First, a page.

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Plastic Policy

In my closing rant -er- discussion about plastic, I want to think about solutions to the problem

Sure, choosing re-usable shopping bags is laudable and we practice this ourselves (when we remember),  but I don’t think it’s going to completely solve the problem.  And single-use plastic bags, while significant, are only part of the problem.  I’m coming to the conclusion that government intervention (not something I condone lightly) is appropriate in this case. As long as the plastic bags (and fast food containers, and consumer goods packaging) are available, companies will use them and people won’t generally notice or care.

The movement toward recycling seemed to work some magic on the consumer. As long as we tossed the refuse in the correct colored bin — we weren’t just make the best of a bad situation, we actually believed we were doing something good!  Alas, it was only acting in a way that was less bad, and we should face it, that’s still bad.

The current crisis in recycling (check out this story in the Wall Street Journal article about the collapse of the recycling commodities market) has pulled back the curtain on this complex and difficult problem of plastics in the environment.  I fear that the recycling movement might not recover.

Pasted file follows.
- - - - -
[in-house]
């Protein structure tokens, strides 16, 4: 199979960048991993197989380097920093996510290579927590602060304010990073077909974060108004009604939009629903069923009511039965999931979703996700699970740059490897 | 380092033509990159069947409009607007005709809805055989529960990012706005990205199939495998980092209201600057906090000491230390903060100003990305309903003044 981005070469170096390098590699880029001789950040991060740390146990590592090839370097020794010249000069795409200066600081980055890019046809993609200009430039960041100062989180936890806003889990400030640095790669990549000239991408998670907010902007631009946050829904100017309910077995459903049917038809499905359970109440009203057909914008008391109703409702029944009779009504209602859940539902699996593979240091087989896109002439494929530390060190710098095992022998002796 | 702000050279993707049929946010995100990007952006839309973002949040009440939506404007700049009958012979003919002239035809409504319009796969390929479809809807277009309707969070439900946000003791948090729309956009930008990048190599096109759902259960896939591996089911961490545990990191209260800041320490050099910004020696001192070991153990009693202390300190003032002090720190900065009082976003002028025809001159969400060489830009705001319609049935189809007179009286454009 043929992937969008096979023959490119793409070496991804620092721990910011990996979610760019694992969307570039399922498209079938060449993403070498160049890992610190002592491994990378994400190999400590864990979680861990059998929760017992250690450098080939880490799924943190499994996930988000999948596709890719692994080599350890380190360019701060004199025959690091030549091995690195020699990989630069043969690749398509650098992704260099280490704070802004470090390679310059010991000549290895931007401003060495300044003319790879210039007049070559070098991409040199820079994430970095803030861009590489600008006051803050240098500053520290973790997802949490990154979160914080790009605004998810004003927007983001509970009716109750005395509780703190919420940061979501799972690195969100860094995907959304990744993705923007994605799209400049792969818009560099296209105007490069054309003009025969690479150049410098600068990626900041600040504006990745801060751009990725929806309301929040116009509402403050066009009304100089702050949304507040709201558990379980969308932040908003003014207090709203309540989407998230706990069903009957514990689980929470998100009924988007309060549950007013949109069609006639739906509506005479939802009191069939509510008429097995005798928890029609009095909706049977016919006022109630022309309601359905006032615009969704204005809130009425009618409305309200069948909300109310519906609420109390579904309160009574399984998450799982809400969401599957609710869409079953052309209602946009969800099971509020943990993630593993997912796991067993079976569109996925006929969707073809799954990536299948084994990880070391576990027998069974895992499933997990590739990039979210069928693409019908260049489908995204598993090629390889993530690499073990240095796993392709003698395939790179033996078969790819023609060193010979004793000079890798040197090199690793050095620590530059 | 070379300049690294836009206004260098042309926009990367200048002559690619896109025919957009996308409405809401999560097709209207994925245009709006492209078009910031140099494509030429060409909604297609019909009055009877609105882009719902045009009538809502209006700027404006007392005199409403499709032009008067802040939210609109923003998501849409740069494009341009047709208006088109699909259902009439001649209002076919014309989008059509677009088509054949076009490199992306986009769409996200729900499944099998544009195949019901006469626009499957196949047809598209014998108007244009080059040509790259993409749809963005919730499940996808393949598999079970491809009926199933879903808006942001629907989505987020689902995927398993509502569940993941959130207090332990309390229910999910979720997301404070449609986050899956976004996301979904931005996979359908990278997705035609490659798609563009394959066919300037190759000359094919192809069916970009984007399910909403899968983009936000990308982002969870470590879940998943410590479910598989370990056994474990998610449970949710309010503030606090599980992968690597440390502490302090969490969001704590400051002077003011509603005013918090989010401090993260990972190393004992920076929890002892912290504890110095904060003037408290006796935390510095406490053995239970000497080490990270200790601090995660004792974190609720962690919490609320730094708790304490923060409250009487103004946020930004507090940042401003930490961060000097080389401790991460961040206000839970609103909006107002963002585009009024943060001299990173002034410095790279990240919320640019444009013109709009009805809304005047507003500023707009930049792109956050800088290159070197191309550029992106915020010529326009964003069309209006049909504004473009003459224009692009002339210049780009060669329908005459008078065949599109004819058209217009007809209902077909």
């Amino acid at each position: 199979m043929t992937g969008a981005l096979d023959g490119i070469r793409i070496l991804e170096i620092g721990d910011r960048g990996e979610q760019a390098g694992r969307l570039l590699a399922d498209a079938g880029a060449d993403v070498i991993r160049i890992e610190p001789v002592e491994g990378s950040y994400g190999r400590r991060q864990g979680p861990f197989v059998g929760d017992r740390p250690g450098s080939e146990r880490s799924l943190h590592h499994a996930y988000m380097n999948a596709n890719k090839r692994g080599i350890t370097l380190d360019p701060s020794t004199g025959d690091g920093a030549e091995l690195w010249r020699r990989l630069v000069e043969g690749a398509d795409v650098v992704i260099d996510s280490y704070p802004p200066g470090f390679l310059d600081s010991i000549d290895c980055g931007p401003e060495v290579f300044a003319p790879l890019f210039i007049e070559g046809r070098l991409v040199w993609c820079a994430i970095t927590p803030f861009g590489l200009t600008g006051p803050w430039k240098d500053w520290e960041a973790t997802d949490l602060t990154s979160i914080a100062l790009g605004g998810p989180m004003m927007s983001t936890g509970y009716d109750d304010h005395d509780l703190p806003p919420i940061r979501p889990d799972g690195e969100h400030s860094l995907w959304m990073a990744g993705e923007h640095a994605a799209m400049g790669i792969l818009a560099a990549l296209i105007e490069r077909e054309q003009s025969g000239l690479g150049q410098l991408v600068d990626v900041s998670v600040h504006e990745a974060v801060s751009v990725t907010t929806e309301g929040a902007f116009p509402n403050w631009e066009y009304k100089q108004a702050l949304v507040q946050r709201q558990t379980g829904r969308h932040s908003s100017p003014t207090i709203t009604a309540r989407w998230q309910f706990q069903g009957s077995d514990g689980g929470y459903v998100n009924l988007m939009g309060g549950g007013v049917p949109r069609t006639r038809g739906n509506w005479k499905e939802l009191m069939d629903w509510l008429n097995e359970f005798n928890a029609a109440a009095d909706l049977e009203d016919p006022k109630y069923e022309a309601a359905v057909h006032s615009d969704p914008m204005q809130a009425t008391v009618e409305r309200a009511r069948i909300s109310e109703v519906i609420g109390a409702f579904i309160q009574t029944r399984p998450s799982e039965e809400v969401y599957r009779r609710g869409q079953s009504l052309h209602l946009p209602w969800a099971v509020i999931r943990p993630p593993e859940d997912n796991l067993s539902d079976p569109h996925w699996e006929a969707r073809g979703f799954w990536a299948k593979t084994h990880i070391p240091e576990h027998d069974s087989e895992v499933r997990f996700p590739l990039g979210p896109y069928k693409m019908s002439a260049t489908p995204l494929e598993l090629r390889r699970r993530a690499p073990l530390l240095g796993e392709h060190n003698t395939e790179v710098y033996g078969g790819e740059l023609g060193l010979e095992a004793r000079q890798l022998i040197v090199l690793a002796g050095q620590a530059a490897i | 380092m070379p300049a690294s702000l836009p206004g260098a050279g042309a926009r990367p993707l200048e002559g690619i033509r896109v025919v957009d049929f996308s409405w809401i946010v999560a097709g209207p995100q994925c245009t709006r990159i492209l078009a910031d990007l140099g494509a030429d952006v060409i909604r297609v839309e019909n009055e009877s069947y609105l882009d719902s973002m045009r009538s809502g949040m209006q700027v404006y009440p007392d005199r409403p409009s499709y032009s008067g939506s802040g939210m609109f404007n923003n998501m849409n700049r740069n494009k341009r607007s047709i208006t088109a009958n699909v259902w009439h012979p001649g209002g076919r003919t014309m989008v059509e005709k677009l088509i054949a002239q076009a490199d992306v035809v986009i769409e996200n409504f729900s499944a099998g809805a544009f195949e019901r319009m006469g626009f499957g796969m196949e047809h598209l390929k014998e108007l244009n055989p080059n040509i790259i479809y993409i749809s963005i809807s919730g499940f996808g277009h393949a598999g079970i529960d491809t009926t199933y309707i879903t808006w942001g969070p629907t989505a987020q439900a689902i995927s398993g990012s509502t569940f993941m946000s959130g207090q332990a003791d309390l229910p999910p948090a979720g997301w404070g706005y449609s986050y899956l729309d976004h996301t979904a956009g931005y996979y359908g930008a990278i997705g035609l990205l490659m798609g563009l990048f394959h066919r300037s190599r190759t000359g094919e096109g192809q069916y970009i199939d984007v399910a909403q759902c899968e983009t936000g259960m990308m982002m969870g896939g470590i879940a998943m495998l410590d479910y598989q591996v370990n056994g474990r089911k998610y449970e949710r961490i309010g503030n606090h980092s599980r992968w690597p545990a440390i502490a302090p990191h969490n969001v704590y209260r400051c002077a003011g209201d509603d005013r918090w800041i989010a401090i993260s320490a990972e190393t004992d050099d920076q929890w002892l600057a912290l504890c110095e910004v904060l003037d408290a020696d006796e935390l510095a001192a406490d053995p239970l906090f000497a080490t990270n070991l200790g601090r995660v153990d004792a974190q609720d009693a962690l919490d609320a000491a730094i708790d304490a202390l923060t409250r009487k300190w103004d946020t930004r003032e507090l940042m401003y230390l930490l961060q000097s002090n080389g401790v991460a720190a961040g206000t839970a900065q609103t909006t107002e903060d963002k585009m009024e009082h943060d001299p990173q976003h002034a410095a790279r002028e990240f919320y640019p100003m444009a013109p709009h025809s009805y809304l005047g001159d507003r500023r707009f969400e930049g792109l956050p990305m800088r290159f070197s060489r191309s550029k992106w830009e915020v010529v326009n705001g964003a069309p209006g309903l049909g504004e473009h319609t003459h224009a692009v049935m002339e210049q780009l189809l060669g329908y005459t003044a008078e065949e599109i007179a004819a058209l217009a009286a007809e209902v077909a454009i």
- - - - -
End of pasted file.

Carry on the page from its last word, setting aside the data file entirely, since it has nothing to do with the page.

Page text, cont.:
So.. back to the plastic bag issue.

Australia is tackling this problem head-on. We first noticed it during our visit to Tasmania, where we were charged ten cents for a bag at the IGA in Bicheno. I’ve since learned that all the Australian states, with the exception of New South Wales (where Sidney is located)  have elected to ban the use of free plastic bags by retailers.  The reason we haven’t noticed it in Melbourne is because the state of Victoria is phasing in the ban this year. In any event, the current situation creates a variety of regulatory environments across the states creating a ‘patchwork’ of reglutions, as illustrated by this map of Australia’s states.

Different states of the bag ban

In the US, many of the states have actually moved in the opposite direction!  In other words, they passed legislation to block municipalities from banning plastic bags!  Here’s a link to find out more:

When this the “ban ban” was passed in my home state of Idaho, one of the arguments they used is that they didn’t want to ‘create a patchwork of regulations’ that would ‘make it confusing for the consumer’.  What seemed conspicuously absent from the discussion was the normal chant that government closer to the people governs best. When standing up to perceived over-reach from the federal government, state legislators are first to invoke this notion of ‘local government’.  Apparently ‘local’ stops at the statehouse.  County, city and township governments must be brought into line lest they stray to far from the pack.

Finally, here’s a state-by-state breakdown of pro- and anti-ban regulations.

50 state map showing states with enacted plastic bag legislation


But I digress.

The bottom line is that plastics are an amazing class of materials that should be appreciated for the things they accomplish that can’t be duplicated by other means.

Packaging consumer goods, carrying them home from the store and holding drinking water just don’t seem to fall in that category.


Discarded plastic bottles and other garbage blocks the Vacha Dam, near the Bulgarian town of Krichim, on April 25, 2009. Sing

Plastic plastic everywhere…

From: Huffington Post (

May 18, 2018 at 12:04 am Leave a comment

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